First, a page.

berated like thunder from the surrounding buildings, “On crossing these woody eminences, the forlorn and blinded by the smoke which rolled in sulphuradventurers would plunge into ravines of frightful ous volumes along the square, were seized with a depth, where the exhalations of a humid soil steamed panic. They knew not whither to fly for refuge up amidst the incense of sweet-scented flowers, from the coming ruin. Nobles and commoners-all which shone through the deep glooms in every con- were trampled down under the fierce charge of the ceivable variety of color. Birds, especially of the cavalry, who dealt their blows right and left, withparrot tribc, mocked this fantastic variety of nature out sparing; while their swords, flashing through with tints as brilliant as those of the vegetable the thick gloom, carried dismay into the hearts of world. Monkeys chattered in crowds above their the wretched natives, who now, for the first time, heads, and made grimaces like fiendish spirits of saw the horse and his rider in all their terrors. these solitudes ; while hideous reptiles, engendered | They made no resistance-as, indeed, they had no

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weapons with which to make it. Every avenue to perfidy, and his indomitable cruelty, is patiently escape was closed, for the entrance to the square and well set forth. We have neither a perfect hero, was choked up with the dead bodies of men who nor an absolute monster, but undoubiedly a most had perished in vain efforts to fly; and such was extraordinary man. He is at the same time one of the agony of the survivors, under the terrible pres- those men, of whose ignorance of the intelleciual sure of their assailants, that a large body of In- arts, and utter inability to read or to write, we can dians, by their convulsive struggles, burst through hear without regret or surprise. the wall of stone and dried clay which formed part of the boundary of the plaza! It fell, leaving an

NATURE AND ART. opening of more than a hundred paces, through which multitudes now found their way into the SYLPH-LIKE, and with a graceful pride, country, still hotly pursued by the cavalry, who, I saw the wild Louisa glide leaping the fallen rubbish, hung on the rear of the Along the dance's glittering row, fugitives, striking them down in all directions.

With footsteps soft as falling snow; “ Meanwhile the fight, or rather massacre, con

On all around her smiles she poured ; tinued hot around the inca, whose person was the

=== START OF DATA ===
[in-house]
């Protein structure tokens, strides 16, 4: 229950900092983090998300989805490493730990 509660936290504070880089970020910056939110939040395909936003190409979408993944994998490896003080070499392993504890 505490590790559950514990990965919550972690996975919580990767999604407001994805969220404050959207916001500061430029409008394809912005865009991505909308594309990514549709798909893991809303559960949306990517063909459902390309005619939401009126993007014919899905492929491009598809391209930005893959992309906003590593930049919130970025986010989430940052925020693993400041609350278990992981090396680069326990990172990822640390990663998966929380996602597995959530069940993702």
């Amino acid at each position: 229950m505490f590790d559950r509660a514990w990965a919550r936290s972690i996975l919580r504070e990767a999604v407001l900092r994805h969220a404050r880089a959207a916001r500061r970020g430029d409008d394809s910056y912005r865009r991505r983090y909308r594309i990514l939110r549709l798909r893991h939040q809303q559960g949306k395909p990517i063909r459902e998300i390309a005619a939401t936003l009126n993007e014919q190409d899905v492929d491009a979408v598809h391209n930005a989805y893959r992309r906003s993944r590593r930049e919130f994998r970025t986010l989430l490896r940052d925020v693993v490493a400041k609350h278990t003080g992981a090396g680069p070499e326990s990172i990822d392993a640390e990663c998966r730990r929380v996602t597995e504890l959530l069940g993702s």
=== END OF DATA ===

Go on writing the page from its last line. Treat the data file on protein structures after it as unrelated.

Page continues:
And though by all admired, adored, great object of the assault. His faithful nobles,

She seemed to hold the homage light,

And careless claimed it as her right. rallying about him, threw themselves in the way of

With siren-voice the lady sung; the assailants, and strove, by tearing them from

Love on her tones enraptured hung, their saddles, or, at least, by offering their own

While timid awe and fond desire bosoms as a mark for their vengeance, to shield their

Come blended from her witching lyre. beloved master. It is said, by some authorities,

While thus, with unresisted art, that they carried weapons concealed under their

The enchantress melted every heart, clothes. If so, it availed them little, as it is not

Amid the glance, the sigh, the smile, pretended that they used them. But the most timid

Herself unmoved and cold the while, animal will defend itself when at bay. That they With inward piiy eyed the scene, did not so in the present instance is proof that they Where all were subjects--she a queen! had no weapons to use. Yet they still continued

Again I saw that lady fairto force back the cavaliers, clinging to their horses

Oh, what a beauteous change was there! with dying grasp, and, as one was cut down, an

In a sweet cottage of her own other taking the place of his fallen comrade with a

She sat, and she was all alone, loyalty truly affecting.

Save a young child she sung 10 rest “ The Indian monarch, stunned and bewildered, On its soft bed, her fragrant breast. saw his faithful subjects falling around him without With happy smiles, and happy sighs, hardly comprehending his situation. The litter on She kissed the infant's closing eyes; which he rode heaved to and fro, as the mighty

Then o'er him, in the cradle laid, press swayed backwards and forwards; and he Moved her dear lips as if she prayed :